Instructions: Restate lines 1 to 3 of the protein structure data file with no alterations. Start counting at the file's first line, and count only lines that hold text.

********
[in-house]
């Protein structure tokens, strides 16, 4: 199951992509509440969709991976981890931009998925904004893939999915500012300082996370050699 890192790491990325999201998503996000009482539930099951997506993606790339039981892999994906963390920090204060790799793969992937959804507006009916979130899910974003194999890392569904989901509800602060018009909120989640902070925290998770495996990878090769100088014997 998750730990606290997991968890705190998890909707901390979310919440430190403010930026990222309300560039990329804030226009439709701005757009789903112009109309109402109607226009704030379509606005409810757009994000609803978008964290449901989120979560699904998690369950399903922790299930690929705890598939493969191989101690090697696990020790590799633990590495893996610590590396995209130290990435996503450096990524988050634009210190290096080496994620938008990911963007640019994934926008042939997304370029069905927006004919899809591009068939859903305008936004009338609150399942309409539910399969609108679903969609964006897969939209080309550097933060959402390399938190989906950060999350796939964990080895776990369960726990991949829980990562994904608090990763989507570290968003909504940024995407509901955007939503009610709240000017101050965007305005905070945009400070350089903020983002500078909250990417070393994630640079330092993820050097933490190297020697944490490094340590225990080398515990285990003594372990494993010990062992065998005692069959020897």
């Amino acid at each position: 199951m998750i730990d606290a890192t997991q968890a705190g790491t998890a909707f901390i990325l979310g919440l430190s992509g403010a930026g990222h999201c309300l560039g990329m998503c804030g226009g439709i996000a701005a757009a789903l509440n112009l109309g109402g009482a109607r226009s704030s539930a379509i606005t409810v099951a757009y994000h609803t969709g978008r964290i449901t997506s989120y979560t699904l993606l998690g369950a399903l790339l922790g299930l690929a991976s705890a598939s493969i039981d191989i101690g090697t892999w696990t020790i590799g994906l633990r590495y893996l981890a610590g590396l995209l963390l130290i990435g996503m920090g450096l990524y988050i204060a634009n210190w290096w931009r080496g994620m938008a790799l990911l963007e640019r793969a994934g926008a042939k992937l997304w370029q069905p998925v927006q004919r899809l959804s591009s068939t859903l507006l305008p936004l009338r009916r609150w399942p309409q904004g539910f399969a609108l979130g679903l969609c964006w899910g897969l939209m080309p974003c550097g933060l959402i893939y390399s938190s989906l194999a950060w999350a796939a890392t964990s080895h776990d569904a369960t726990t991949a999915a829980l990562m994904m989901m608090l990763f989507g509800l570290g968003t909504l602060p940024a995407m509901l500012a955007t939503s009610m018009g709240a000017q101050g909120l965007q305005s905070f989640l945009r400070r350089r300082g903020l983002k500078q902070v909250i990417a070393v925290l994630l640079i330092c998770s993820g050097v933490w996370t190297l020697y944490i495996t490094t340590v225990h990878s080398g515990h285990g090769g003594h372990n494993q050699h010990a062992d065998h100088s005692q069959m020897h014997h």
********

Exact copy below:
[in-house]
């Protein structure tokens, strides 16, 4: 199951992509509440969709991976981890931009998925904004893939999915500012300082996370050699 890192790491990325999201998503996000009482539930099951997506993606790339039981892999994906963390920090204060790799793969992937959804507006009916979130899910974003194999890392569904989901509800602060018009909120989640902070925290998770495996990878090769100088014997 998750730990606290997991968890705190998890909707901390979310919440430190403010930026990222309300560039990329804030226009439709701005757009789903112009109309109402109607226009704030379509606005409810757009994000609803978008964290449901989120979560699904998690369950399903922790299930690929705890598939493969191989101690090697696990020790590799633990590495893996610590590396995209130290990435996503450096990524988050634009210190290096080496994620938008990911963007640019994934926008042939997304370029069905927006004919899809591009068939859903305008936004009338609150399942309409539910399969609108679903969609964006897969939209080309550097933060959402390399938190989906950060999350796939964990080895776990369960726990991949829980990562994904608090990763989507570290968003909504940024995407509901955007939503009610709240000017101050965007305005905070945009400070350089903020983002500078909250990417070393994630640079330092993820050097933490190297020697944490490094340590225990080398515990285990003594372990494993010990062992065998005692069959020897």
């Amino acid at each position: 199951m998750i730990d606290a890192t997991q968890a705190g790491t998890a909707f901390i990325l979310g919440l430190s992509g403010a930026g990222h999201c309300l560039g990329m998503c804030g226009g439709i996000a701005a757009a789903l509440n112009l109309g109402g009482a109607r226009s704030s539930a379509i606005t409810v099951a757009y994000h609803t969709g978008r964290i449901t997506s989120y979560t699904l993606l998690g369950a399903l790339l922790g299930l690929a991976s705890a598939s493969i039981d191989i101690g090697t892999w696990t020790i590799g994906l633990r590495y893996l981890a610590g590396l995209l963390l130290i990435g996503m920090g450096l990524y988050i204060a634009n210190w290096w931009r080496g994620m938008a790799l990911l963007e640019r793969a994934g926008a042939k992937l997304w370029q069905p998925v927006q004919r899809l959804s591009s068939t859903l507006l305008p936004l009338r009916r609150w399942p309409q904004g539910f399969a609108l979130g679903l969609c964006w899910g897969l939209m080309p974003c550097g933060l959402i893939y390399s938190s989906l194999a950060w999350a796939a890392t964990s080895h776990d569904a369960t726990t991949a999915a829980l990562m994904m989901m608090l990763f989507g509800l570290g968003t909504l602060p940024a995407m509901l500012a955007t939503s009610m018009g709240a000017q101050g909120l965007q305005s905070f989640l945009r400070r350089r300082g903020l983002k500078q902070v909250i990417a070393v925290l994630l640079i330092c998770s993820g050097v933490w996370t190297l020697y944490i495996t490094t340590v225990h990878s080398g515990h285990g090769g003594h372990n494993q050699h010990a062992d065998h100088s005692q069959m020897h014997h």